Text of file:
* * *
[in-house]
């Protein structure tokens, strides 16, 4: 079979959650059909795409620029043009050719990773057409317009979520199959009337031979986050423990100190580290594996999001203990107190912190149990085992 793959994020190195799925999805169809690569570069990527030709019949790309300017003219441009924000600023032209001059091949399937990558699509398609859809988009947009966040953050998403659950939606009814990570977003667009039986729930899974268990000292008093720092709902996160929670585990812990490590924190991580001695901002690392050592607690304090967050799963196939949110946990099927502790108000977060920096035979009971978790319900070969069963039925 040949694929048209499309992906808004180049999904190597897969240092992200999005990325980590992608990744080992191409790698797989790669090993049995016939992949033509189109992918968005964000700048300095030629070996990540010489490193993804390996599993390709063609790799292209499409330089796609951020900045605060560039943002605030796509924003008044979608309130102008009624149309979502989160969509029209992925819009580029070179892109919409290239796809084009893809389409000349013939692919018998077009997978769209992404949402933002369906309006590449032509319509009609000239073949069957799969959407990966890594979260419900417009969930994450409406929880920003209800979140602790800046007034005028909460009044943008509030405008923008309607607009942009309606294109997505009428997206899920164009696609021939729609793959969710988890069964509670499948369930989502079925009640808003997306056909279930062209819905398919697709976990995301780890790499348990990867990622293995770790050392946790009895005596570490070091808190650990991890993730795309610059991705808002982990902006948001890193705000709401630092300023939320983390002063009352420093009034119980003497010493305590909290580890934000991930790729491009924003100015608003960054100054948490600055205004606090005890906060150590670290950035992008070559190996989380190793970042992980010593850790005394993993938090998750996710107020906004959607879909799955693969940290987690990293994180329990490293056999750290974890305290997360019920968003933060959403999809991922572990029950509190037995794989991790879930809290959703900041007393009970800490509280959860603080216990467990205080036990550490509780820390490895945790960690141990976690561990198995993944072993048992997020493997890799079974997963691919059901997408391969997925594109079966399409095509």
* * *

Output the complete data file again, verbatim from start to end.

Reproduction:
[in-house]
């Protein structure tokens, strides 16, 4: 079979959650059909795409620029043009050719990773057409317009979520199959009337031979986050423990100190580290594996999001203990107190912190149990085992 793959994020190195799925999805169809690569570069990527030709019949790309300017003219441009924000600023032209001059091949399937990558699509398609859809988009947009966040953050998403659950939606009814990570977003667009039986729930899974268990000292008093720092709902996160929670585990812990490590924190991580001695901002690392050592607690304090967050799963196939949110946990099927502790108000977060920096035979009971978790319900070969069963039925 040949694929048209499309992906808004180049999904190597897969240092992200999005990325980590992608990744080992191409790698797989790669090993049995016939992949033509189109992918968005964000700048300095030629070996990540010489490193993804390996599993390709063609790799292209499409330089796609951020900045605060560039943002605030796509924003008044979608309130102008009624149309979502989160969509029209992925819009580029070179892109919409290239796809084009893809389409000349013939692919018998077009997978769209992404949402933002369906309006590449032509319509009609000239073949069957799969959407990966890594979260419900417009969930994450409406929880920003209800979140602790800046007034005028909460009044943008509030405008923008309607607009942009309606294109997505009428997206899920164009696609021939729609793959969710988890069964509670499948369930989502079925009640808003997306056909279930062209819905398919697709976990995301780890790499348990990867990622293995770790050392946790009895005596570490070091808190650990991890993730795309610059991705808002982990902006948001890193705000709401630092300023939320983390002063009352420093009034119980003497010493305590909290580890934000991930790729491009924003100015608003960054100054948490600055205004606090005890906060150590670290950035992008070559190996989380190793970042992980010593850790005394993993938090998750996710107020906004959607879909799955693969940290987690990293994180329990490293056999750290974890305290997360019920968003933060959403999809991922572990029950509190037995794989991790879930809290959703900041007393009970800490509280959860603080216990467990205080036990550490509780820390490895945790960690141990976690561990198995993944072993048992997020493997890799079974997963691919059901997408391969997925594109079966399409095509």